Hermes Vehicle Protocol

Introduction

The Hermes protocol is a communication protocol between a vehicle and an orchestrator. Vehicles report telemetry and command execution progress while the orchestrator notifies the vehicle about commands and errors, in a full-duplex exchange over a single gRPC stream.

Access to Hermes Protobuf source code is restricted Hermes Protobuf Definition source code is available on GitHub. Currently, we only share access to the Hermes source code to selected partners. You will see a 404 Page not found error if you try to access it while not having the proper rights. If you want to receive access, please contact us.

Who is it for?

The protocol target users are: - Vehicle manufacturers who want to be compatible with the Bestmile platform - Fleet monitoring software providers who wish to benefit from Bestmile’s fleet orchestration services

gRPC in a nutshell

The Hermes protocol is a flow of binary messages exchanged over gRPC. Messages are described using the Protocol Buffer (protobuf in short) specification format.

gRPC is a remote procedure call framework that uses protobuf as both its Interface Definition Language (IDL) and the underlying message interchange format. True to the RPC paradigm, gRPC allows defining service methods that can be called remotely with parameters and return types. Servers implement service interfaces and delegate lower-level handling of client calls, authentication, and messaging to the gRPC layer. Similarly, the client application uses a stub generated from the service definition to gain easy access to methods on the server.

In contrast to more traditional RPC frameworks, gRPC also offers full-duplex streaming semantics in method definitions - essentially turning a “method call” into a bidirectional message exchange. Hermes takes advantage of this ability to enable bidirectional asynchronous communication between the orchestrator and the vehicle.

gRPC clients and servers run and communicate across platforms and can be written in any of gRPC’s supported languages. For instance, a JVM gRPC server can interoperate with clients in Go, Python, or Ruby.

                                             +------------------------+
+-----------------------+                    |                        |
|    +-------------+    |   Proto response   |   +----------------+   |
|    |             +---------------------------->+                |   |
|    |             |    |                    |   |   gRPC stub    |   |
|    |             +<----------------------------+                |   |
|    |             |    |   Proto request    |   +----------------+   |
|    |             |    |                    |                        |
|    |             |    |                    |      Python client     |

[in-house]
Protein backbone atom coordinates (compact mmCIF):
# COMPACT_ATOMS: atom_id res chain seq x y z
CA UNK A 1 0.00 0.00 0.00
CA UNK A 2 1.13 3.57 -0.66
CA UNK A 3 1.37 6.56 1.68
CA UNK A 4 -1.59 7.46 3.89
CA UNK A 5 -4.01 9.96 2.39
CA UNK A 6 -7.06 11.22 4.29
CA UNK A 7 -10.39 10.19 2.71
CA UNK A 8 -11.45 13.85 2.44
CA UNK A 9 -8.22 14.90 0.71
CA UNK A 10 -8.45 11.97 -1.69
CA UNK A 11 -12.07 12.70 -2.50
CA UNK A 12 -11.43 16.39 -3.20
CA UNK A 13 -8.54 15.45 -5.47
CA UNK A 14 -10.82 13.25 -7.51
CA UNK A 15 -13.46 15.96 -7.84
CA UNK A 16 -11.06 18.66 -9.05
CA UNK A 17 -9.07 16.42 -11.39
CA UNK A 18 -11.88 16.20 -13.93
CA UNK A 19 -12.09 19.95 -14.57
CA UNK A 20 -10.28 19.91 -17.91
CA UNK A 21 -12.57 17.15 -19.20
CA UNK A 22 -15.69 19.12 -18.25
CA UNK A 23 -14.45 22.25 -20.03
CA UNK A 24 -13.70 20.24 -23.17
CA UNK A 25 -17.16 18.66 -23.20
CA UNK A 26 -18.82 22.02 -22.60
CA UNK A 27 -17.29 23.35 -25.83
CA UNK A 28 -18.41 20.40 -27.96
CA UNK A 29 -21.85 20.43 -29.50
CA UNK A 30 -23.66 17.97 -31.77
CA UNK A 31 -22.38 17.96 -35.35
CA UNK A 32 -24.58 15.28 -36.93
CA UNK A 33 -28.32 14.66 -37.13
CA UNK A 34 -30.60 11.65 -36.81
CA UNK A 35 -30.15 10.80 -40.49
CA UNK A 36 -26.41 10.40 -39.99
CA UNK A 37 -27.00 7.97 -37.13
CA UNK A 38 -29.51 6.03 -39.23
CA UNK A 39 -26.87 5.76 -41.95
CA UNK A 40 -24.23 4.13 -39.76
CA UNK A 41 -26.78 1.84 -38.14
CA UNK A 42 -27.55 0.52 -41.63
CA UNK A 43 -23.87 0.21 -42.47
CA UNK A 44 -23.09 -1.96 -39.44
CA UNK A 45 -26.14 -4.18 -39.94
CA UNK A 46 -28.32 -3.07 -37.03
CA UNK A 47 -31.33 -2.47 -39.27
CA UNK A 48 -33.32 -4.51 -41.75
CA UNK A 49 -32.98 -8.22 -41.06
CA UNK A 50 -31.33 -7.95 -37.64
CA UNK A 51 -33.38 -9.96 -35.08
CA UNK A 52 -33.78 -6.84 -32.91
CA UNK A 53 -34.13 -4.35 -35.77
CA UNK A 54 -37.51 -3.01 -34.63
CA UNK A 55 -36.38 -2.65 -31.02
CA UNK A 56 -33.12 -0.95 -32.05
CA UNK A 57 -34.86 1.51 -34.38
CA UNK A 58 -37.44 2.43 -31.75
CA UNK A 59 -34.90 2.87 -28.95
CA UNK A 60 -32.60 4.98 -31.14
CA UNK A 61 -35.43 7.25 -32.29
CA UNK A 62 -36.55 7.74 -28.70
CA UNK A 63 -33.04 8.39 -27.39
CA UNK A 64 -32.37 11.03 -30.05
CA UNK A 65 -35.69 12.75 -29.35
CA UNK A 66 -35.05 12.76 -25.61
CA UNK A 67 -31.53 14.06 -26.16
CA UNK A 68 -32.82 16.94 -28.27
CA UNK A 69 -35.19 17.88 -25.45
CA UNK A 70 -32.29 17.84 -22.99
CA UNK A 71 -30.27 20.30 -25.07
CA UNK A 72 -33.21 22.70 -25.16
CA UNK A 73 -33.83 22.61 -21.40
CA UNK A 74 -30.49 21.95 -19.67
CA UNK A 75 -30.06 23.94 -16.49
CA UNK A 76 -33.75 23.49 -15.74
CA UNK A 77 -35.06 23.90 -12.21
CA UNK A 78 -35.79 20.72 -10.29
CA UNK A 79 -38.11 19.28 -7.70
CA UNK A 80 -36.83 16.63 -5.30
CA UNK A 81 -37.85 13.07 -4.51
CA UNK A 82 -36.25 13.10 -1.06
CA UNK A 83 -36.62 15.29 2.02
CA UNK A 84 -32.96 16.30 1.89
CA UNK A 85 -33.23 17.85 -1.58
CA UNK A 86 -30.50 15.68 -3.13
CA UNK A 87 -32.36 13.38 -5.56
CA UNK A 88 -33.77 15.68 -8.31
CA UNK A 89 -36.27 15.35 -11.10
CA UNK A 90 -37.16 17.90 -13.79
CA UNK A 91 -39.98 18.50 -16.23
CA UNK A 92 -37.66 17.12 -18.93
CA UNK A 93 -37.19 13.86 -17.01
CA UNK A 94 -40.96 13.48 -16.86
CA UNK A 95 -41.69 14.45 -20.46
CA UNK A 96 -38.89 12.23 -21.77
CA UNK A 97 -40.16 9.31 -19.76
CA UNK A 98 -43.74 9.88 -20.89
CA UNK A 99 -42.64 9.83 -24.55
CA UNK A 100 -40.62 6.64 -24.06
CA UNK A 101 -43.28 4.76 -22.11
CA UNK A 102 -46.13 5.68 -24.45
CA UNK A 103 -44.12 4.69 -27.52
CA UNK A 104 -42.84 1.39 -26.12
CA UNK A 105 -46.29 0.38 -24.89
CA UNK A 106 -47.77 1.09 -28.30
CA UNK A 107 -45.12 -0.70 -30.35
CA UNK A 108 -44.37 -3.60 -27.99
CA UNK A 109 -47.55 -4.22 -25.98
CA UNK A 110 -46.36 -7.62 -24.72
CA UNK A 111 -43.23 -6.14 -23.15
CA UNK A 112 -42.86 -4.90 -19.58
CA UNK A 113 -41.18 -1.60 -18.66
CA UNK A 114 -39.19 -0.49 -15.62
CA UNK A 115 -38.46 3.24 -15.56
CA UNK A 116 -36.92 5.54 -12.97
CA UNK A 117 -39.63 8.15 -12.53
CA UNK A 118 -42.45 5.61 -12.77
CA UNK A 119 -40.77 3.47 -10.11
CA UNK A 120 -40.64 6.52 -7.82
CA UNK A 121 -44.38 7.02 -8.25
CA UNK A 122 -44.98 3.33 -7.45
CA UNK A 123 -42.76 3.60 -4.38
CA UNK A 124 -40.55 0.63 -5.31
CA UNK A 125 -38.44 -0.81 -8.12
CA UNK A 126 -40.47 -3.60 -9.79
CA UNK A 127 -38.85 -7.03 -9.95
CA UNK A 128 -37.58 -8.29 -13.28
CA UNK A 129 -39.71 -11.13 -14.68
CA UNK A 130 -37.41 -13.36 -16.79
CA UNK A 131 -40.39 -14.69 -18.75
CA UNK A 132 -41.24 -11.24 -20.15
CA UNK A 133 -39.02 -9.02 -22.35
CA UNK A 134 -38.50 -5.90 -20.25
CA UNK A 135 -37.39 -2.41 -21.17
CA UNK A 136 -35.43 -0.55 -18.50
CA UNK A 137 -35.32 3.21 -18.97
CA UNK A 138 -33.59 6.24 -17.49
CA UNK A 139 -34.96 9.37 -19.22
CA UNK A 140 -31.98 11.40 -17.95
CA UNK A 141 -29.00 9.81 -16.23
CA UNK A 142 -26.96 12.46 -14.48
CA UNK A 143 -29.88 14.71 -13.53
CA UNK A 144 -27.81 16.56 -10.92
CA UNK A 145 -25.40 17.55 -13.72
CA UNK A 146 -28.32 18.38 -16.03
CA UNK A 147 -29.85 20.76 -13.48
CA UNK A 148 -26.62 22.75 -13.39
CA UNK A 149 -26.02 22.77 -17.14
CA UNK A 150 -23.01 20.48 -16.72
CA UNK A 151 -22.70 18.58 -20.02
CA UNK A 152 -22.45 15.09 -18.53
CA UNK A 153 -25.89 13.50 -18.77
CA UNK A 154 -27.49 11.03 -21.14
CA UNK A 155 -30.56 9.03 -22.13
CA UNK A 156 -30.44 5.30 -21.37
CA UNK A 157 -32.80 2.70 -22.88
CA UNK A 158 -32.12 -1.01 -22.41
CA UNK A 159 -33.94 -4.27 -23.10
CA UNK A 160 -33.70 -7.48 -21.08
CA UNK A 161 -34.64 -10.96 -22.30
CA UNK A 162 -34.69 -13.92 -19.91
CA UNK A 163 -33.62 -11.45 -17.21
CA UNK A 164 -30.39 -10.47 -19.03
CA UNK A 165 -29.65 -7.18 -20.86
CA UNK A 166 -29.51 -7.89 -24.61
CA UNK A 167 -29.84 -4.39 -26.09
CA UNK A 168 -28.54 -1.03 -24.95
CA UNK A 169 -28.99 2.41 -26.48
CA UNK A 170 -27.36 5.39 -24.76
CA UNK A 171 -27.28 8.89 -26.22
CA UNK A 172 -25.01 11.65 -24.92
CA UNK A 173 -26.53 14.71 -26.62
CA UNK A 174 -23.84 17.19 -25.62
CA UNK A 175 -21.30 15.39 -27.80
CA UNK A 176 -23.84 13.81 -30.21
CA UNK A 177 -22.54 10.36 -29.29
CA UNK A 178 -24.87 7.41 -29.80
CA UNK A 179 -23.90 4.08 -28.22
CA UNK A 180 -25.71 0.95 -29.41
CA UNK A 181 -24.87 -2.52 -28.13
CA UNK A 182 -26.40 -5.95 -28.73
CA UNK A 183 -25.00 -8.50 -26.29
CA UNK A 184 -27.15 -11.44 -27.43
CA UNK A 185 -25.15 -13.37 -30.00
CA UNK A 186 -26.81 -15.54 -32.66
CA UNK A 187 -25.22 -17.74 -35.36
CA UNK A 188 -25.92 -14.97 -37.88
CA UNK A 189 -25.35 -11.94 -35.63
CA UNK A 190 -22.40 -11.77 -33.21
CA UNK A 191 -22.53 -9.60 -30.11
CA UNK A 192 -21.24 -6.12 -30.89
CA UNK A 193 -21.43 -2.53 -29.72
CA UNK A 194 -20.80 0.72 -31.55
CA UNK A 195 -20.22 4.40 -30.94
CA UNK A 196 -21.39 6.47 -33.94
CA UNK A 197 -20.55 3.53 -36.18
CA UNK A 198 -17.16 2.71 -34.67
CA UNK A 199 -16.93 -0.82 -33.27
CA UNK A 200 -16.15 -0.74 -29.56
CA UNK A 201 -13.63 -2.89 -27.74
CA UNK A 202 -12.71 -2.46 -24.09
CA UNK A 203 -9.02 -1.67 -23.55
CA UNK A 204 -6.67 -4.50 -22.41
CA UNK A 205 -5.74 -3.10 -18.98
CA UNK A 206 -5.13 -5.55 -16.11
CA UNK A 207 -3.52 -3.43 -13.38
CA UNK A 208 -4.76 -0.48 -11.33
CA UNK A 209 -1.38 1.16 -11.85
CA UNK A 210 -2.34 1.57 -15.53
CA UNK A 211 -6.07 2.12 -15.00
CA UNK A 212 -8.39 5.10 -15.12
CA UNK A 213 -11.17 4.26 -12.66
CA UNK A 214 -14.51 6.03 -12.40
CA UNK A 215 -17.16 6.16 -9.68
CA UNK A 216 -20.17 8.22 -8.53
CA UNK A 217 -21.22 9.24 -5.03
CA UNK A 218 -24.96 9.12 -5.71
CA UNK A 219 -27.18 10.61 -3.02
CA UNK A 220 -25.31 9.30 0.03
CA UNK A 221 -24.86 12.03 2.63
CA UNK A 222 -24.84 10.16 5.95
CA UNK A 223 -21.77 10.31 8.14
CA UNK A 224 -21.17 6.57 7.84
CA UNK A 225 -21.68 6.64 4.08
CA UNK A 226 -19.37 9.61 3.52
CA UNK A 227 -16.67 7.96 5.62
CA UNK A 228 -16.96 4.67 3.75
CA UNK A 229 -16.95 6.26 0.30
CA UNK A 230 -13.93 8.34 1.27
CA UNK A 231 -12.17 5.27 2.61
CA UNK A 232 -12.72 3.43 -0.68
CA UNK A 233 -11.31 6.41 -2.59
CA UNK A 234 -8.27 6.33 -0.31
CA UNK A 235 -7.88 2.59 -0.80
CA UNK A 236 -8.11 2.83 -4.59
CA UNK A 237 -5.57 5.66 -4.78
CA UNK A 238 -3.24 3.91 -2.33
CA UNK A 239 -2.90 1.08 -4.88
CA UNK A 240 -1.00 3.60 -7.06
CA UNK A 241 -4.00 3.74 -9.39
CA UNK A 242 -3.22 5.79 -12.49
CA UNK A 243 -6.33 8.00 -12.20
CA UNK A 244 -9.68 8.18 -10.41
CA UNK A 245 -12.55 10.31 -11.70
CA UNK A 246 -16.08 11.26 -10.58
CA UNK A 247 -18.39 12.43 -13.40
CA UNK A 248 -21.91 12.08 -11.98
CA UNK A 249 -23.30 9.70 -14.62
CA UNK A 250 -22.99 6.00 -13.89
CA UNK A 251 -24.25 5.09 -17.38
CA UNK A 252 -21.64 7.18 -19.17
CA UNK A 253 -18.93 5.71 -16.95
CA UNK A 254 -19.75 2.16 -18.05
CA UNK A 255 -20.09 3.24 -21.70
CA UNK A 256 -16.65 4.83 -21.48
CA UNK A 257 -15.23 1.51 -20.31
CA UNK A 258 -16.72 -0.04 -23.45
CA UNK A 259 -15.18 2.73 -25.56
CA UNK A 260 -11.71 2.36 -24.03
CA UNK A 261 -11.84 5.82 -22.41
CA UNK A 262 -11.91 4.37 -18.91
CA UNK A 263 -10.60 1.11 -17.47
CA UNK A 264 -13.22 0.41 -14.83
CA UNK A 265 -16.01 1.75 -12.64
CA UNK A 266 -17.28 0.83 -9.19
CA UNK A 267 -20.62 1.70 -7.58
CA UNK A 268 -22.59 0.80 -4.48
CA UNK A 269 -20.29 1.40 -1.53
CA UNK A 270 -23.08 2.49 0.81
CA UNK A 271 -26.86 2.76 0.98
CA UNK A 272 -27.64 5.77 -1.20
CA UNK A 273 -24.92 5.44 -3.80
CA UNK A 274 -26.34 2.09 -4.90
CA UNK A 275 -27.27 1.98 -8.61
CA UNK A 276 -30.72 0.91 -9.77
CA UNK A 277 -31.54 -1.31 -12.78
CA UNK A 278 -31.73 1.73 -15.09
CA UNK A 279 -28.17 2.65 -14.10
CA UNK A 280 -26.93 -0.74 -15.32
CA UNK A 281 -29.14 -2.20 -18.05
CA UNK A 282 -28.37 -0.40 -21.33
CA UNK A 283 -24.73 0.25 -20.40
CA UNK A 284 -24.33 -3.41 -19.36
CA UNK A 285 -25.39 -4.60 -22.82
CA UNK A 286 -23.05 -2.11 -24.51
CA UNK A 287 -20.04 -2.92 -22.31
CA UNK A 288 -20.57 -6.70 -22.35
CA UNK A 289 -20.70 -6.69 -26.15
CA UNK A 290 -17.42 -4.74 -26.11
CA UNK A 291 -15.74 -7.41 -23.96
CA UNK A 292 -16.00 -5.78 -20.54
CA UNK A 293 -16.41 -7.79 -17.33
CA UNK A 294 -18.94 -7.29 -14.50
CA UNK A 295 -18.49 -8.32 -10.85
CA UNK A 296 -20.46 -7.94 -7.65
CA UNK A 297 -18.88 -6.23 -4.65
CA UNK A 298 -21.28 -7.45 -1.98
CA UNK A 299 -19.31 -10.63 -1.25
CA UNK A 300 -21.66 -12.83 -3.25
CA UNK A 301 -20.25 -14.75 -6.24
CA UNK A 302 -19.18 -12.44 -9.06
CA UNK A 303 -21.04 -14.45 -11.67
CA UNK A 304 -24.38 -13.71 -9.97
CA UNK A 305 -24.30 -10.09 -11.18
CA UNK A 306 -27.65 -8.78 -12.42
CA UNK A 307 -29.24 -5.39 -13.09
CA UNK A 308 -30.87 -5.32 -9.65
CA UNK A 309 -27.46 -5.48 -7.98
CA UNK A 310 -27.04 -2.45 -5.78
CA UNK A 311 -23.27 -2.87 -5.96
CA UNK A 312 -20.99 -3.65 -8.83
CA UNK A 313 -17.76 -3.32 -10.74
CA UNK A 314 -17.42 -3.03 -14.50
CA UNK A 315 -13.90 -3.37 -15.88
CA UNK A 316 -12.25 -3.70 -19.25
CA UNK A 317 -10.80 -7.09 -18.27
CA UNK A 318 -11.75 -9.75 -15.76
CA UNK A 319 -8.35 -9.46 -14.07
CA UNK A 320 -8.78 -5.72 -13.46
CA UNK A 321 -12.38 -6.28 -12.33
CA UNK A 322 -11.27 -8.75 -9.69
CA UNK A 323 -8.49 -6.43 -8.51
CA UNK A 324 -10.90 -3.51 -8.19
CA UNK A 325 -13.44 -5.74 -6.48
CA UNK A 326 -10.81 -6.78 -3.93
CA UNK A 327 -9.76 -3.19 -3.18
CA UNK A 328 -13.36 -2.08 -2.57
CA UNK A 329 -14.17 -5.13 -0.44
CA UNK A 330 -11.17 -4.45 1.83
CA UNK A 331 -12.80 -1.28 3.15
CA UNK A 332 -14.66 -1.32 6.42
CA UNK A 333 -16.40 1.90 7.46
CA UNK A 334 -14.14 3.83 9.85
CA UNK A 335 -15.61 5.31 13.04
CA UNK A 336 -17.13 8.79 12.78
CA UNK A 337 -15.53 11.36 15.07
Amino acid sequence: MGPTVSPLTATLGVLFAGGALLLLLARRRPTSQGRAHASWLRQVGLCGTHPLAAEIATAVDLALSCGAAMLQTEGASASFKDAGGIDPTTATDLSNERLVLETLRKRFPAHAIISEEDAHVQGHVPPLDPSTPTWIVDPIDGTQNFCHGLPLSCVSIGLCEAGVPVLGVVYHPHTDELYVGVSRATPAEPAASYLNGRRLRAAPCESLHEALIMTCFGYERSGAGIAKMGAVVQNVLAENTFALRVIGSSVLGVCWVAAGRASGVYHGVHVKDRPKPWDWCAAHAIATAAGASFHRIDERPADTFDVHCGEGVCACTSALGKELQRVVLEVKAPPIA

|    |             |    |                    +------------------------+
|    |             |    |
|    |             |    |
|    |    gRPC     |    |
|    |   server    |    |
|    |             |    |
|    |             |    |
|    |             |    |                    +------------------------+
|    |             |    |                    |                        |
|    |             |    |   Proto response   |   +----------------+   |
|    |             +---------------------------->+                |   |
|    |             |    |                    |   |   gRPC stub    |   |
|    |             +<----------------------------+                |   |
|    |             |    |   Proto request    |   +----------------+   |
|    +-------------+    |                    |                        |
|                       |                    |        Go client       |
|    Java server        |                    +------------------------+
|                       |
+-----------------------+

General protocol overview

Vehicles experience network difficulties from time to time, so Hermes is designed for resilience from intermittent connectivity: - messages are not expected in a certain order or with certain timings - the protocol can recover from a temporary absence of communication

These properties derive from a very simple stateless design: a single, self-contained OrchestrationMessage carries the entire data required for vehicle operation downstream, and conversely, vehicles report their complete state periodically with a VehicleMessage upstream.

Once the gRPC stream is established, the vehicle is identified using the announce field in VehicleMessage. If the authentication is successful, messages exchange proceeds, otherwise an error is returned (OrchestrationMessage with OrchestrationError).

As mentioned above, a single full-duplex stream is used between the vehicle and the server: - downstream, OrchestrationMessage contains the set of commands to be executed next according to Bestmile vehicle plan, as well as possible errors - upstream, VehicleMessage reports telemetry data along with command execution status

Uploading telemetry for unmanaged vehicles

For cases in which orchestration isn’t required, Hermes supports uploading telemetry data directly with a single method call: the gRPC endpoint Telemetry.PostTelemetry accepts uploads of VehicleTelemetry messages, containing both vehicle identity and telemetry.

Next steps